To the 2007 International Monetary Conference, Cape Town, South Africa
June 5, 2007
The Housing Market and Subprime Lending
Over the past four quarters, the U.S. real gross domestic product (GDP) has increased at an average rate of about 2 percent. Growth during the first quarter of this year was held down by some factors—notably, significant declines in inventory accumulation, net exports, and federal defense spending—that seem likely to be at least partially reversed in the near term. Of course, the adjustment in the housing sector is still ongoing, and the slowdown in residential construction now appears likely to remain a drag on economic growth for somewhat longer than previously expected. Thus far, however, we have not seen major spillovers from housing onto other sectors of the economy. On average, over coming quarters, we expect the economy to advance at a moderate pace, close to or slightly below the economy's trend rate of expansion.
As expected, we have also seen a gradual ebbing of core inflation, although its level remains somewhat elevated. Despite recent increases in the prices of crude oil and gasoline, energy prices overall are below last year's peak; the rate of increase in shelter costs seems likely to slow, although the timing remains uncertain; and long-run inflation expectations, as derived from both surveys and market-based measures of inflation compensation, have remained contained. However, although core inflation seems likely to moderate gradually over time, the risks to this forecast remain to the upside. In particular, the continuing high rate of resource utilization suggests that the level of final demand may still be high relative to the underlying productive capacity of the economy.
In my brief remarks today I will focus on some recent developments in housing, including the emergence of some serious stresses in subprime mortgage markets. I will also discuss some initiatives taken or planned by the Federal Reserve to respond to the problems in subprime mortgage lending.
Developments in the Housing Market
As you know, the downturn in the housing market has been sharp. From their peaks in mid-2005, sales of existing homes have declined more than 10 percent, and sales of new homes have fallen by 30 percent. A leveling-off of sales late last year hinted at a possible stabilization of housing demand; however, once one smoothes through the monthly volatility of the data, more-recent readings indicate that demand weakened further, on net, over the first four months of this year. House prices decelerated sharply last year, following annual gains averaging 9 percent from 2000 to 2005. Prices have continued to be quite soft so far in 2007, although for the most part outright price declines have been concentrated in markets that showed especially large increases in earlier years.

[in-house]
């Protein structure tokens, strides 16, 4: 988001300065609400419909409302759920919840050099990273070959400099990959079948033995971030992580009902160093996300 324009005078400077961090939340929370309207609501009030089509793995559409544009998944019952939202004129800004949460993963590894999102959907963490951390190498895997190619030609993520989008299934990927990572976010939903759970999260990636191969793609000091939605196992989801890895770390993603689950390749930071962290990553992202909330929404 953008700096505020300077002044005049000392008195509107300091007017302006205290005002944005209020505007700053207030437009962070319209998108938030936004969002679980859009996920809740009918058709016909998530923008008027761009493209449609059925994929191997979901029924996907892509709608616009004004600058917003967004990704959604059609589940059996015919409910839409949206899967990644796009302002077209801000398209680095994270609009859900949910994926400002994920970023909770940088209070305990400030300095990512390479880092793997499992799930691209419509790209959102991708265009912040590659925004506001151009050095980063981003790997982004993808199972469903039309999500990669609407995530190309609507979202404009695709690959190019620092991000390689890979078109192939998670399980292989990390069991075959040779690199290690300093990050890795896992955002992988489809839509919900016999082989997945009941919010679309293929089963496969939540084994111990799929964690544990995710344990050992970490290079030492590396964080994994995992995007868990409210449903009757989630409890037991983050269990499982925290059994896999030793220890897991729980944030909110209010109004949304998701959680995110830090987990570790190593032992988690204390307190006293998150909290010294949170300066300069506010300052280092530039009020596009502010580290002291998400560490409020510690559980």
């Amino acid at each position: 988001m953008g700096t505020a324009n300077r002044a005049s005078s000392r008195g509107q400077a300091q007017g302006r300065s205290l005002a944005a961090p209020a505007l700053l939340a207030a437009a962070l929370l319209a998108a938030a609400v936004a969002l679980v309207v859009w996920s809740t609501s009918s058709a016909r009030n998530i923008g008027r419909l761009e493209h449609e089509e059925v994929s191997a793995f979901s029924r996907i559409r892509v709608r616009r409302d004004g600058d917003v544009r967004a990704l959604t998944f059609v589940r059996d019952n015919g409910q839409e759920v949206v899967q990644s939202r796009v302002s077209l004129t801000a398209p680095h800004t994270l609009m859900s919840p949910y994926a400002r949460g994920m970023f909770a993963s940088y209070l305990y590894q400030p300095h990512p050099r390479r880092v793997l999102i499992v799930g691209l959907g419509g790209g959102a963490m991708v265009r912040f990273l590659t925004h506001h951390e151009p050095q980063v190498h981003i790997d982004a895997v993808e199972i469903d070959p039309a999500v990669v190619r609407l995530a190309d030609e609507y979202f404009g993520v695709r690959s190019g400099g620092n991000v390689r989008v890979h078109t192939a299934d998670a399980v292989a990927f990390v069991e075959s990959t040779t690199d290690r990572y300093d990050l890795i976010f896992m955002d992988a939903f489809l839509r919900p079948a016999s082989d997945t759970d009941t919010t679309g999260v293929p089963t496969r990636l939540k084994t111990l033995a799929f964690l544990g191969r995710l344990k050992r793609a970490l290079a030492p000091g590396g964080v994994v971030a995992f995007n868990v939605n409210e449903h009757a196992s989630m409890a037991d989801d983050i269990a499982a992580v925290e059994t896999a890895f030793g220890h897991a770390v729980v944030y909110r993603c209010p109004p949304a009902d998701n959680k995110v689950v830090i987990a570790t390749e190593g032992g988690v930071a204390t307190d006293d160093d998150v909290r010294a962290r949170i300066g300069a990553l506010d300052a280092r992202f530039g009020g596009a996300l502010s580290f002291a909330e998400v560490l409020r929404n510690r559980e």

Homebuilders have responded to weak sales by curtailing construction. Single-family housing starts have declined by a third since early 2006, sufficient to subtract about 1 percentage point from real GDP growth over the past four quarters. Despite the drop in homebuilding, the inventory of unsold new homes has risen to more than seven months of sales, a level well above the average observed over the past decade. Accordingly, and as reflected in the continued downward trend in permits to build single-family homes, residential construction will likely remain subdued for a time, until further progress can be made in working down the backlog of unsold new homes.
Recent developments in the subprime mortgage market add somewhat to the usual uncertainty in forecasting housing demand. Subprime mortgage borrowing nearly tripled during the housing boom years of 2004 and 2005. But decelerating house prices, higher interest rates, and slower economic growth have contributed to an increased rate of delinquency among subprime borrowers. This increase has occurred almost entirely among borrowers with adjustable-rate mortgages; delinquency rates for fixed-rate subprime mortgages have remained generally stable.